Food Styling: Karen Evans

Almost-Famous Conversation Hearts

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  • Level: Easy
  • Total: 1 hr
  • Active: 1 hr
  • Yield: 50 to 70 hearts
The minute Christmas ends, candy-heart season begins. Between December 26 and February 14, Necco sells roughly 3 billion Sweethearts, printed with one of about 40 Valentine sentiments. The candies, invented in 1866, used to be stamped by hand, one heart at a time; today’s candy press can ink 80 in one stroke. The company gets tons of requests for custom hearts, but you have to order in bulk and you can print only a few messages. With this recipe from Food Network Kitchens, you can customize the words — and the flavors, too.



Special equipment:
Food decorating pens, for writing
  1. Whisk the gelatin, corn syrup, vanilla, salt and 1/2 cup boiling water in a stand mixer bowl until the gelatin dissolves. Using the paddle attachment, beat in the confectioners' sugar on medium-low speed, 1 cup at a time, to make a stiff, sticky dough.
  2. Transfer the dough to a clean surface and knead, adding more confectioners' sugar as needed (up to 1 cup), until the dough is smooth, pliable and slightly tacky, about 5 minutes.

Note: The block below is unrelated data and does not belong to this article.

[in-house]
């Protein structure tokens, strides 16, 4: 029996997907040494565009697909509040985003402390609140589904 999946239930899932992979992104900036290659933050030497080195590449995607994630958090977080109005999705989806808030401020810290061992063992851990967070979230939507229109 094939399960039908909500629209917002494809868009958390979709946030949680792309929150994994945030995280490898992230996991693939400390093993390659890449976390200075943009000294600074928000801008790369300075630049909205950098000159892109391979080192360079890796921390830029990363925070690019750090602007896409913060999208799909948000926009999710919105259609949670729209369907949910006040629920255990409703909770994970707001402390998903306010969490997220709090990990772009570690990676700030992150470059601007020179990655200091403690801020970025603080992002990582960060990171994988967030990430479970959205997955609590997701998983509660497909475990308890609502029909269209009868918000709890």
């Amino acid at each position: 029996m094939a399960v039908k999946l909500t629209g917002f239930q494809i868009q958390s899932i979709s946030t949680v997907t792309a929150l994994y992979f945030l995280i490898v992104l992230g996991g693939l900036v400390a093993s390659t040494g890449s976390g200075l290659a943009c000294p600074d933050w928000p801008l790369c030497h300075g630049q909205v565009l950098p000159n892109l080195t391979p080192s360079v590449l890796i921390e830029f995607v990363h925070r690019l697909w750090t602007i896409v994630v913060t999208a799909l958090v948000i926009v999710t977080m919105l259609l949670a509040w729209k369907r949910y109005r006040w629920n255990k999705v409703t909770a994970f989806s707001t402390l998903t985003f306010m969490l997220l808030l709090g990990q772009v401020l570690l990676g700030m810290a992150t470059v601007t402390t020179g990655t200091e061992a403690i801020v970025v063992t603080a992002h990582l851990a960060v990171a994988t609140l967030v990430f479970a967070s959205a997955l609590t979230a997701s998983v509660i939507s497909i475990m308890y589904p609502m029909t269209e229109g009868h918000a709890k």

3. Divide the dough into 4 pieces. Flatten 1 piece into a disk. (Cover the rest with plastic wrap.) Add a few drops each of food coloring and extract to the center of the dough; fold in the sides and pinch closed, then knead until the color is distributed.
  4. Lightly coat a large piece of parchment paper with cooking spray. Roll out the colored dough on the parchment until 1/8 to 1/4 inch thick. Cut into hearts using 1-inch cookie cutters; transfer to a parchment-lined baking sheet. Repeat with the remaining dough, using different colors and extracts. Let the hearts sit at room temperature, uncovered, until dry and hard, about 24 hours, flipping them halfway through. Write messages on the hearts using food decorating pens. Store in an airtight container for up to 1 week.